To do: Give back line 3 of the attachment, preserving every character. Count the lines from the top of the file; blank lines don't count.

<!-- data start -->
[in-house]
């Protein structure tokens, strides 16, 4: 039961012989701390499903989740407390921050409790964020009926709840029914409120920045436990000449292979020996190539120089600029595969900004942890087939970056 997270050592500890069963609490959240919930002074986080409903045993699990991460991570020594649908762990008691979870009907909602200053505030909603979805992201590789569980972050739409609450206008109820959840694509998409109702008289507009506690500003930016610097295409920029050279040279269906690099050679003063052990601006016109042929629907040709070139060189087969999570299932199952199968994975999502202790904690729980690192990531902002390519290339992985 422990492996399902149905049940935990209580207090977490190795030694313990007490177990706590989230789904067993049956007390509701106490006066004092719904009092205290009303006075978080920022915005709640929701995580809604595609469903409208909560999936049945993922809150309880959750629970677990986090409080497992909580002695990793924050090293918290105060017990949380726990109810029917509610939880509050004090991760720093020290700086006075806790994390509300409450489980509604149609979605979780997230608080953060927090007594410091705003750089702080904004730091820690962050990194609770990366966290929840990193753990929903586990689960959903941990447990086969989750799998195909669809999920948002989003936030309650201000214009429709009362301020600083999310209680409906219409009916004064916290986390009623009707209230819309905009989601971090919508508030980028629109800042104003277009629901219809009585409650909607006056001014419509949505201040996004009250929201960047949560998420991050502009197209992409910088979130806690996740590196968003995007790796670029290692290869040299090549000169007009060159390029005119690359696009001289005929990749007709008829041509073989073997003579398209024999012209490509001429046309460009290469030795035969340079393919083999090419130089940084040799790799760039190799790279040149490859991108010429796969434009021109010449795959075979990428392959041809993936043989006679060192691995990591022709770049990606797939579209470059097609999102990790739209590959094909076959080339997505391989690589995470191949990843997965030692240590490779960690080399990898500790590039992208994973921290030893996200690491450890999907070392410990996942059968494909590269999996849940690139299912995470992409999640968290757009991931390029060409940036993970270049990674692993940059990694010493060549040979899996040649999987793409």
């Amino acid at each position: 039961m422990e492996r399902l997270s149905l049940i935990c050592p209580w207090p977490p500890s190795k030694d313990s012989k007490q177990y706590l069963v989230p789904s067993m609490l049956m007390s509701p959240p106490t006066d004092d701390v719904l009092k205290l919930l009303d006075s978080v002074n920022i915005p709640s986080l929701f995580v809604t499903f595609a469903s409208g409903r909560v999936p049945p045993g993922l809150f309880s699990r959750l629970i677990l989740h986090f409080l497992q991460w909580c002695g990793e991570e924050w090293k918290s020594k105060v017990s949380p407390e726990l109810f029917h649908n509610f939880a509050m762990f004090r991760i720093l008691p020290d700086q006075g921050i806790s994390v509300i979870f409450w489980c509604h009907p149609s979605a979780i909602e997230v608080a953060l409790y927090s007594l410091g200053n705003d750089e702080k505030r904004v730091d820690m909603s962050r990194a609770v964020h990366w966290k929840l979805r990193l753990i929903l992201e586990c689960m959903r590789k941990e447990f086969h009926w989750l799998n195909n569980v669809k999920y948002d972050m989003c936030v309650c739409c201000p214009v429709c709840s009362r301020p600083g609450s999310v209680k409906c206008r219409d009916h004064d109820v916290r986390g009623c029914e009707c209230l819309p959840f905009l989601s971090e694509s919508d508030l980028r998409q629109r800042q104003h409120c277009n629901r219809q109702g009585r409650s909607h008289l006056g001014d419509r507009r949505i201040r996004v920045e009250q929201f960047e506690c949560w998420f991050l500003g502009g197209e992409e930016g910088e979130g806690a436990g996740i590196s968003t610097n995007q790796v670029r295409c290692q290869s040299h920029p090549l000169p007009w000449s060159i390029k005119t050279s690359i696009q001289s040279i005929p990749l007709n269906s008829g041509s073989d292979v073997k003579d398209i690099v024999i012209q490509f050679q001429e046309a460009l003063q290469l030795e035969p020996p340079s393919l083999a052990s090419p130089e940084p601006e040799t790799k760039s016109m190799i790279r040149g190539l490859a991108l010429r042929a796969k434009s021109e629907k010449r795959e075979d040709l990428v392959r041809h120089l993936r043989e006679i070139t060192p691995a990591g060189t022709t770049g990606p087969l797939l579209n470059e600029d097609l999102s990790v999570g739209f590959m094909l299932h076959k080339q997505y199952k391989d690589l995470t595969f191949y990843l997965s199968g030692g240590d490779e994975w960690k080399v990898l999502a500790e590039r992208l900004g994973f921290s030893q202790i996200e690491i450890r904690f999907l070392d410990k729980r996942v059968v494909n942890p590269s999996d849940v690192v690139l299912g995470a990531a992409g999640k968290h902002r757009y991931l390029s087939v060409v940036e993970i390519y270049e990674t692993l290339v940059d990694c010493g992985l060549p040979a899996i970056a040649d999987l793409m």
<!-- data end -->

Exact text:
């Amino acid at each position: 039961m422990e492996r399902l997270s149905l049940i935990c050592p209580w207090p977490p500890s190795k030694d313990s012989k007490q177990y706590l069963v989230p789904s067993m609490l049956m007390s509701p959240p106490t006066d004092d701390v719904l009092k205290l919930l009303d006075s978080v002074n920022i915005p709640s986080l929701f995580v809604t499903f595609a469903s409208g409903r909560v999936p049945p045993g993922l809150f309880s699990r959750l629970i677990l989740h986090f409080l497992q991460w909580c002695g990793e991570e924050w090293k918290s020594k105060v017990s949380p407390e726990l109810f029917h649908n509610f939880a509050m762990f004090r991760i720093l008691p020290d700086q006075g921050i806790s994390v509300i979870f409450w489980c509604h009907p149609s979605a979780i909602e997230v608080a953060l409790y927090s007594l410091g200053n705003d750089e702080k505030r904004v730091d820690m909603s962050r990194a609770v964020h990366w966290k929840l979805r990193l753990i929903l992201e586990c689960m959903r590789k941990e447990f086969h009926w989750l799998n195909n569980v669809k999920y948002d972050m989003c936030v309650c739409c201000p214009v429709c709840s009362r301020p600083g609450s999310v209680k409906c206008r219409d009916h004064d109820v916290r986390g009623c029914e009707c209230l819309p959840f905009l989601s971090e694509s919508d508030l980028r998409q629109r800042q104003h409120c277009n629901r219809q109702g009585r409650s909607h008289l006056g001014d419509r507009r949505i201040r996004v920045e009250q929201f960047e506690c949560w998420f991050l500003g502009g197209e992409e930016g910088e979130g806690a436990g996740i590196s968003t610097n995007q790796v670029r295409c290692q290869s040299h920029p090549l000169p007009w000449s060159i390029k005119t050279s690359i696009q001289s040279i005929p990749l007709n269906s008829g041509s073989d292979v073997k003579d398209i690099v024999i012209q490509f050679q001429e046309a460009l003063q290469l030795e035969p020996p340079s393919l083999a052990s090419p130089e940084p601006e040799t790799k760039s016109m190799i790279r040149g190539l490859a991108l010429r042929a796969k434009s021109e629907k010449r795959e075979d040709l990428v392959r041809h120089l993936r043989e006679i070139t060192p691995a990591g060189t022709t770049g990606p087969l797939l579209n470059e600029d097609l999102s990790v999570g739209f590959m094909l299932h076959k080339q997505y199952k391989d690589l995470t595969f191949y990843l997965s199968g030692g240590d490779e994975w960690k080399v990898l999502a500790e590039r992208l900004g994973f921290s030893q202790i996200e690491i450890r904690f999907l070392d410990k729980r996942v059968v494909n942890p590269s999996d849940v690192v690139l299912g995470a990531a992409g999640k968290h902002r757009y991931l390029s087939v060409v940036e993970i390519y270049e990674t692993l290339v940059d990694c010493g992985l060549p040979a899996i970056a040649d999987l793409m």